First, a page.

The Corybantic Courier

It was the time of year when, all at once, everyone had a message or package to deliver. Something of the utmost importance that needed to get to its destination tout de suite. And not a moment later. Then again, it was always “that time of year.” For Alphonse, the decision to become a courier had arisen from a place of wanting to perform a job that was active, rather than passive. Purposeful, rather than decorative. He had started out as a bike messenger in the early 00s, mastering the winding roads of Paris’ arrondissements with the skillful dexterity of a masterful Operation player. He was unfazed by abrupt swerves, hostile honkings and shouts of, “Connard!” as he whizzed past–determined in his mission to deliver. 

Over the years, alas, his enthusiasm for the work waned (as all enthusiasm for anything tends to wane when one gets older). His limbs grew sorer, more prone to the aches and pains of overuse, and he surrendered to becoming a less “chic” deliverer by operating a truck for a courier service called Vite. When he first began, he had to admit that there was something infinitely more banal about this side of the delivery realm, the one that relied on vehicles to make people’s wishes their command. He found that, without the breeze whipping against his face and the constant threat of imminent danger, there was little thrill to “graduating” to driving as opposed to biking. But he knew he had no other choice. He had gotten married a few years ago and his wife, Alma, was becoming less and less fond of telling people at parties that he was a bike messenger. Not that “delivery person” sounded much more glamorous, but at least it implied a lesser sense of puerility than a grown man riding a bike all day. 

When Alma had first met Alphonse (incidentally, at an instant during which he had parked his bike outside her house momentarily to go over his next round of addresses), she was charmed by the whimsy of his profession. By his “seize life by the couilles” attitude. Something she interpreted to mean that he might go farther in life than he ended up. Instead, he had “advanced” as minimally as possible by simply adding a car to his repertoire. She wanted him to achieve more, to pursue something grander. At the very least, opening his own courier company that allowed him to oversee others as opposed to him continuing to be under the thumb of someone else who didn’t care about him as a person–only that he got the job done on time at any cost. 

The cost of late was barreling down the A20 autoroute to get to Occitanie, where he was due to drop off a number of packages in Toulouse. It was dark and he had to get there by dawn. He had to make it on time. There was no other option. No other excuse. It wasn’t “be there or be square” it was “be there or otherwise find another job.” At the moment there was no other job, no other prospects whatsoever for someone who had been doing what he had been doing for this long. Sure, he had a formal education, but that was ages ago at this point–and what, exactly, could a degree in philosophy be parlayed into other than fortune telling (which he sometimes offered when a delivery gig found him at a more attractive woman’s apartment)? He scoffed at himself, then started coughing uncontrollably–a paroxysm that forced him to look away from the road too long and careen off the shoulder. As the truck lurched and swayed through the high seas of grass, he tried to regain control of the wheel, but to no avail. It was as though the truck had been possessed by some sinister spirit whose sole purpose was to derail the Southern masses from getting what they had ordered. Did they not, too, deserve to get what they paid for just as much as the Northerners? But oh, empathy for “customers” had been Alphonse’s downfall from the start of transitioning from bike courier to delivery pawn. Because it’s impossible to have empathy for someone who can’t have empathy for you–no matter what a so-called empath says.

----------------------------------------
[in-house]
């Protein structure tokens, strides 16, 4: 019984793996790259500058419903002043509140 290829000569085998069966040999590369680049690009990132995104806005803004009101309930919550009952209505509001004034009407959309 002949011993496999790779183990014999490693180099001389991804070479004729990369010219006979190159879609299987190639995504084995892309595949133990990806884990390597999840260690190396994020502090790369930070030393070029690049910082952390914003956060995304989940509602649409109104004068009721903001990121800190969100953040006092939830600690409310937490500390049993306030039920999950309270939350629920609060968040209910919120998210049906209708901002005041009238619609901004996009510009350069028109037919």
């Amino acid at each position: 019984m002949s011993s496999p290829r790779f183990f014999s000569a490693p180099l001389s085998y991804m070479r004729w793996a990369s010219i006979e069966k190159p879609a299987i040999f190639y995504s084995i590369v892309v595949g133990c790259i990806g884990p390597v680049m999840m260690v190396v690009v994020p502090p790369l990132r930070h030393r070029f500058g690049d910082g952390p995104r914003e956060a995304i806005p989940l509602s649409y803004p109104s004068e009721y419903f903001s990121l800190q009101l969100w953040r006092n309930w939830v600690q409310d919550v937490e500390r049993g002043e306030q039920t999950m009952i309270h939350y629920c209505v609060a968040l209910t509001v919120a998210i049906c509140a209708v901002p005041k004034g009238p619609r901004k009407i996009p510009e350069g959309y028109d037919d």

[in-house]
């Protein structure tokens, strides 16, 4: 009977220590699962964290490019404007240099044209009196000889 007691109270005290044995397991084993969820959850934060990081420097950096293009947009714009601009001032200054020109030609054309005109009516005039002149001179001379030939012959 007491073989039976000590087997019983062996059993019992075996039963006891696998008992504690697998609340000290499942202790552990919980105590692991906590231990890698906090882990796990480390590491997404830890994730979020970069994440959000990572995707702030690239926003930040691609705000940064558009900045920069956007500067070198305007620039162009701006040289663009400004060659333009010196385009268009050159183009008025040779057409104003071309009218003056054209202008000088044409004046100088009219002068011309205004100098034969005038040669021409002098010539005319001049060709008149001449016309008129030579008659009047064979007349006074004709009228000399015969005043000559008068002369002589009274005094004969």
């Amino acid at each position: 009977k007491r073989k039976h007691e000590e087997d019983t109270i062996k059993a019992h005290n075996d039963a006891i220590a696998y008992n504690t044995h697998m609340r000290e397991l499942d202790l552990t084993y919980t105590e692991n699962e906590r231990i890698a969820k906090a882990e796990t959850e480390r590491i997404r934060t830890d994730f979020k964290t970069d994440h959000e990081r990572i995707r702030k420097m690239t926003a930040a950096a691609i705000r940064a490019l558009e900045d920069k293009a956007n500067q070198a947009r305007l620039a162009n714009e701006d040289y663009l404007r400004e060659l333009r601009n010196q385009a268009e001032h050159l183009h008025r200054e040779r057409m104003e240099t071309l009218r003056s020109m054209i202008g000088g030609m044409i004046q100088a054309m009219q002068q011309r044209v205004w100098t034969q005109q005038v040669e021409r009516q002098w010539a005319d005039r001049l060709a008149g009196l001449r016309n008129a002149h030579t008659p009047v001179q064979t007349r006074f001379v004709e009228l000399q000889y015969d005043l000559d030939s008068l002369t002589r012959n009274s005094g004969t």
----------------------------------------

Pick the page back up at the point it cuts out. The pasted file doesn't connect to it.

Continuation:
After the truck had finally seen fit to stop thanks to passionately kissing a tree, Alphonse practically rolled out of the driver’s seat and fell to the ground. What a wild ride it had all been. And in a split second he could see every road he had ever traveled laid out in front of him in a swirling whoosh of a supercut flashback. There was l’Européenne autoroute that led to the French-Belgian border, la Provençale that led to Provence, l’Aquitaine that led to Bordeaux… and then, of course, all those mini highways and byways unto the city of Paris and its outlying banlieues. A microcosm of the delivery universe in and of itself. 

As he lay there pondering the interconnectedness of everything not just metaphorically but literally, he realized there could be no other way for him to die except like this. The only element missing was that he did not want to be remembered as the corybantic courier whose frenzy was a hindrance rather than a help to delivering his packages. He had to find a way to get the truck operating again even if it meant using up his last precious breaths. 


Madame Molnard had dozed off in her easy chair, dreaming of the special pillow promising lumbar support she had ordered just two days ago that would arrive this afternoon. Her reverie was cut short when Alphonse’s truck burst through the living room and he thrust the package right at her face before backing out and continuing on. He persisted all through the small hours like this, running into lawn figurines and fountains, careless about bulldozing someone’s maison or not. The point was, he had made his deliveries. On time and ahead of schedule. Alma was sure to mention this both at his eulogy and to his employer, who was being sued by the property damaged residents that had fallen victim to the corybantic courier.

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